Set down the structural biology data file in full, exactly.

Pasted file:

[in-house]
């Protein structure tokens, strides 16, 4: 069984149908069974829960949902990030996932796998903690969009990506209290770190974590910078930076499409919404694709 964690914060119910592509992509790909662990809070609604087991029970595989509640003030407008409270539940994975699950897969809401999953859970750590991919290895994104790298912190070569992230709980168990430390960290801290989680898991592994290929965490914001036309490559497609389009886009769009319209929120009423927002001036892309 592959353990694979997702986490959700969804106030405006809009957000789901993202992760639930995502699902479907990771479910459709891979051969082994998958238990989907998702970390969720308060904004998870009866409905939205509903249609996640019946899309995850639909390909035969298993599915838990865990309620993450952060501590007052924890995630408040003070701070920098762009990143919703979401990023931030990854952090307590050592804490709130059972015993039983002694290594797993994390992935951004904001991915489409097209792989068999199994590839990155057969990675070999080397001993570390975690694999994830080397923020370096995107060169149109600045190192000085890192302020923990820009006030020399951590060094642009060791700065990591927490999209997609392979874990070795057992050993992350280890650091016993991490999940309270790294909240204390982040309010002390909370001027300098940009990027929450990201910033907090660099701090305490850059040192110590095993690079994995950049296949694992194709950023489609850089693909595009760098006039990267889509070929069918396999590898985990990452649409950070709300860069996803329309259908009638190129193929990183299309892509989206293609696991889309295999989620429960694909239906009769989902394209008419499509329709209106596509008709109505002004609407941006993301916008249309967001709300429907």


[in-house]
């Protein structure tokens, strides 16, 4: 069984149908069974829960949902990030996932796998903690969009990506209290770190974590910078930076499409919404694709 964690914060119910592509992509790909662990809070609604087991029970595989509640003030407008409270539940994975699950897969809401999953859970750590991919290895994104790298912190070569992230709980168990430390960290801290989680898991592994290929965490914001036309490559497609389009886009769009319209929120009423927002001036892309 592959353990694979997702986490959700969804106030405006809009957000789901993202992760639930995502699902479907990771479910459709891979051969082994998958238990989907998702970390969720308060904004998870009866409905939205509903249609996640019946899309995850639909390909035969298993599915838990865990309620993450952060501590007052924890995630408040003070701070920098762009990143919703979401990023931030990854952090307590050592804490709130059972015993039983002694290594797993994390992935951004904001991915489409097209792989068999199994590839990155057969990675070999080397001993570390975690694999994830080397923020370096995107060169149109600045190192000085890192302020923990820009006030020399951590060094642009060791700065990591927490999209997609392979874990070795057992050993992350280890650091016993991490999940309270790294909240204390982040309010002390909370001027300098940009990027929450990201910033907090660099701090305490850059040192110590095993690079994995950049296949694992194709950023489609850089693909595009760098006039990267889509070929069918396999590898985990990452649409950070709300860069996803329309259908009638190129193929990183299309892509989206293609696991889309295999989620429960694909239906009769989902394209008419499509329709209106596509008709109505002004609407941006993301916008249309967001709300429907």